Now let’s talk about the Macbeths. They’ve been called one of the greatest couples in all of Shakespeare’s works. Just watching the two of them can be fascinating, and we can let all the other weirdness with changing the plot slide.
It took about two sentences for me to think, “Ok, Lady Macbeth is nuts.” Seriously. I don’t have the original text memorized to the point where I know how much was cut, she goes from zero to sixty in a single scene:
Macbeth: “Honey, I’m home from battle. The king’s coming to dinner.”
Lady M: “Let’s kill him.”
I’m being a bit facetious there obviously, but only a bit. The pacing feels like it’s been sped up, and it works. Everything in the first half moves very quickly, and Lady M is the driving force. They don’t cut Macbeth’s uncertainty, or his wife’s “Are you a man?” speech.
Here’s where it gets really interesting, though. After “it’s done,” Lady M seems satisfied. So when her husband tells her that Banquo has to go, she starts to worry, and keeps trying to tell him that it’s over, it’s done, they got what they wanted. But she realizes quickly that she’s created a monster that she cannot control. She’s completely helpless in the second part of the movie, and can really do no more than beg her husband to leave well enough alone, but he doesn’t listen to her. The line “What’s done is done” is repeated several times, to emphasize the point. She started it, she wanted it over, but she could not be the one to say when it would be over. So when she loses her mind, we understand why.
Let’s talk a bit about the ending. I’ve always thought the end is one of the best parts. How will the “Lay on, Macduff” line play out? Is Macbeth still trying to win? Has he resigned himself to the inevitable? I’ve often wondered, does he truly believe he’s immortal at this point? If so, that makes his “at least we’ll die with harness on our back” line a little unusual. Unless you figure that he’s just saying that to motivate his troops.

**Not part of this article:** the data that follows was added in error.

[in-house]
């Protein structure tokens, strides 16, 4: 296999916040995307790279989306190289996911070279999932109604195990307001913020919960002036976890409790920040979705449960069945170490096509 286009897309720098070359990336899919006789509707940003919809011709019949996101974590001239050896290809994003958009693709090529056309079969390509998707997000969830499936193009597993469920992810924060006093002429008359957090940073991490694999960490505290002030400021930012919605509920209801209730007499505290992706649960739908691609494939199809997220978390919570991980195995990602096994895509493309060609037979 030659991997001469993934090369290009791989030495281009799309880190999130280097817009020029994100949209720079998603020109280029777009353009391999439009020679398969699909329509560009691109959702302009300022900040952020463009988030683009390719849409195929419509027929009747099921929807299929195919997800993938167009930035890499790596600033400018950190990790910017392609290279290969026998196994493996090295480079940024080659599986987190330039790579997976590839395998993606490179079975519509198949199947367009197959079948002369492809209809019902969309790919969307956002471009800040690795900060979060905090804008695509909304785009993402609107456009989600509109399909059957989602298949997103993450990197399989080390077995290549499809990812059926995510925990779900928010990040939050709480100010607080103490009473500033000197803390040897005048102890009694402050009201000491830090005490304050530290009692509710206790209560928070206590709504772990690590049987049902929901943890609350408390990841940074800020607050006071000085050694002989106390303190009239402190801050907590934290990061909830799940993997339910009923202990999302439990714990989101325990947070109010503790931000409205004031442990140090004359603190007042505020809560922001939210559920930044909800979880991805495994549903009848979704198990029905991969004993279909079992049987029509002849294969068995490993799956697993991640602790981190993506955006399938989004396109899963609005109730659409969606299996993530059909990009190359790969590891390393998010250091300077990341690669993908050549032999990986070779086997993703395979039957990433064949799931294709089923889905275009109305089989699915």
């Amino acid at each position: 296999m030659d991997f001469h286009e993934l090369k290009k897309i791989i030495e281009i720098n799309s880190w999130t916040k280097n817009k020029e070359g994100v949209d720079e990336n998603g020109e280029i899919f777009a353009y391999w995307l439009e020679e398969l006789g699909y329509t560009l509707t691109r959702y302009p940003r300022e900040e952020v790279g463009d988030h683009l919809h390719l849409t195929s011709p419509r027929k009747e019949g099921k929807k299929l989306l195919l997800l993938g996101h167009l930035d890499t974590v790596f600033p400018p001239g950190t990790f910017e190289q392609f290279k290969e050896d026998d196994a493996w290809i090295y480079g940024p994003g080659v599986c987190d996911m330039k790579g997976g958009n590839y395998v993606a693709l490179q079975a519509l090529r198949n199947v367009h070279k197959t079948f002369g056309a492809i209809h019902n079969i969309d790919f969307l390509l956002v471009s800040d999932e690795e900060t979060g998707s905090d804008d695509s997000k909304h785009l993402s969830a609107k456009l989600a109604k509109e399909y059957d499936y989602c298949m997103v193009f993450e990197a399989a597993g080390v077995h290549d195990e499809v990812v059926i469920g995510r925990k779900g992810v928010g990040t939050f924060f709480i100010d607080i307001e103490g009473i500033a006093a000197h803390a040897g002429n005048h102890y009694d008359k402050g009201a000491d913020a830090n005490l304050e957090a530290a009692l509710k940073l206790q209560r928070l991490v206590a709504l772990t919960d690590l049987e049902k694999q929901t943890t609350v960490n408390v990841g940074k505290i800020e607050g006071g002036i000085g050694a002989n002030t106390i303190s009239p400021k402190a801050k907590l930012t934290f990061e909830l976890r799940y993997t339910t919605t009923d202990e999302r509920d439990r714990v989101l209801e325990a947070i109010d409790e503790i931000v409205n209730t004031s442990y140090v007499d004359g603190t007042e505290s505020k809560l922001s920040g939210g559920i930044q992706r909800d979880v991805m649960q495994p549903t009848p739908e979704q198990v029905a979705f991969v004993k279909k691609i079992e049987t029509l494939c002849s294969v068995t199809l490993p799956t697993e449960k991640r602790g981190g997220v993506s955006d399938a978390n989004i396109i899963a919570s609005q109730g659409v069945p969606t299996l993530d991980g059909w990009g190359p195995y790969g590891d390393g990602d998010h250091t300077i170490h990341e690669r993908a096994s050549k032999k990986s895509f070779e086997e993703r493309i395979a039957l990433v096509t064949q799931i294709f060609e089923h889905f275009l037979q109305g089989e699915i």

True to the rest of the movie, the final battle is over the top violent. There’s no old fashioned “run through with a sword” move. It’s all a slice here and a gash there, and you wonder when one of them is just going to fall down from blood loss. That detracts from the scene in my opinion, because as the climax of the movie the director wants to make it last, but the longer it lasts the less realistic it looks.
I won’t spoil how it goes down, but I will say that I was ok with it. It’s different. Didn’t love it, but I get it.
Speaking of which … there’s an entirely separate ending that the director adds to this one, that Shakespeare did not write. So when you think it’s done, there’s still a few more minutes. Eh. Nice touch, I suppose, but I found it completely unnecessary unless we should expect Macbeth 2 next summer.
I’ll end with two trivial things that drove me a little crazy. First, the porter scene is cut, but this makes sense based on how they set the play. What annoyed me is that later in the play, Lady M still has her, “There’s a knocking at the gate!” line. Sure, she’s crazy, she’s hallucinating. But when you’ve made it a point to give us a setting where the whole idea of “gate” is not relevant, why leave that line in there? Maybe we can shrug and say it’s supposed to be some sort of “knocking at the gates of hell” thing.
The second one is just lazy in my view. We know that Banquo’s going to die and Fleance escapes, right? That’s not a spoiler. Ok, here’s the thing. Banquo goes down via crossbow. And Fleance runs away.
Banquo goes down via crossbow, and Fleance runs away.
That bug anybody else? Hey, assassins, you’ve got a long range weapon and have just demonstrated your accuracy with it. How about shooting at the fleeing enemy, instead of chasing and losing him? At least shoot and miss, to let the audience know that you didn’t forget you have it. I said before that I don’t like when the director reminds me I’m watching a movie, and this is one of those examples. They clearly went with the arrow so we could get a jump scare rather than a confrontation. But if you’re going to establish that the bad guys have that weapon, you have to be consistent!
Ok, I’m done. As with any Shakespeare there were parts I liked, but in general I can’t say I loved it. I’m glad I did not bring my wife. It’s not the kind of thing that I’ll show the kids when it comes out on DVD (apparently they’re already taking pre-orders). Years down the road when we compare notes about Shakespearean film adaptations and people talk about the McKellen/Dench Macbeth, or Patrick Stewart’s, I don’t think anybody’s going to be talking about this one.